In years of getting involved in dispute resolution I have seen countless contests between parties absolutely determined to beat the person sitting on the other side. But often winning and succeeding are subtly different. A success might for instance be a negotiated truce, or a disengagement on terms that might otherwise have been seen as an outright loss. So when many of us were trained as mediators one of the great advantages of mediation was to achieve a win win solution – everyone won. Well I never really liked using the word win with all its connotations. In lay terms parties often found the concept of winning by paying out a lot of money or by offering an apology they didn’t really want to give. We seemed to be trying a way to make the servient or paying party feel better about themselves by selling them an outright porky that they were really winning by paying less than they could have done had it gone to court. So rather than both winning why shouldn’t we dress it up as both succeeding in terms of achieving a satisfactory outcome. So the next time we talk about giving the parties ownership of the outcome, give them the confidence to make those difficult decisions that involve loss and compromise, but looked at positively they have ‘got to a deal’, they have succeeded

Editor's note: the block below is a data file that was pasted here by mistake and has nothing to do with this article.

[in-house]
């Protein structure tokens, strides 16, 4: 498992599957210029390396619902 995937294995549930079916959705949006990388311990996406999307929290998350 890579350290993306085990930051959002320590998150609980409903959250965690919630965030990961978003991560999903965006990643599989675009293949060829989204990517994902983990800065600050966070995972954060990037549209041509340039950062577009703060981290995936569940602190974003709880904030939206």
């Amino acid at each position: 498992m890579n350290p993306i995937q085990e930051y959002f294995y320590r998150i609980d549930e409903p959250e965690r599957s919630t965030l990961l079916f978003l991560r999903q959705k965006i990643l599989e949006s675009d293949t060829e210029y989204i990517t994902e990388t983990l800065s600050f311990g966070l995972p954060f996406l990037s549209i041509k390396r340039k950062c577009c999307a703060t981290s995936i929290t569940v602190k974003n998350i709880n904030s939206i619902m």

Today 24th June I gave blood. The act of donating a bit of you to help someone else has always struck a chord with me, and when I hear about those who have donated organs to others, I feel humbled and proud that so many people can demonstrate their shared humanity and inter dependence in such a personal manner. Of course we all make sacrifices at so many different levels, within the family, the work place, friends, neighbours and even people we don’t know at all. We appreciate that everything becomes inter connected particularly now as the world has become a smaller place. The Africans have a lovely word for it ‘Ubuntu’ recognising that in our shared humanity we are who we are because of us, and that we are all bound together in so many ways. Friends and enemies meet, listen to each other’s stories, understand each other more and maybe forgive each other. So Mandela not only struck up an unexpected relationship with his jailers, but once freed he gave them prominent seats at his presidential inauguration. I also remember the immensely moving sight of a South African judge who served under apartheid providing meals on wheels to elderly people who he had imprisoned in the apartheid years in that lovely documentary film ‘One day after peace’. If we are able to give of ourselves and as Mandela did recognise the power of both forgiveness on the one hand and genuine remorse on the other, we can all play our part in making something positive out of an otherwise dire situation.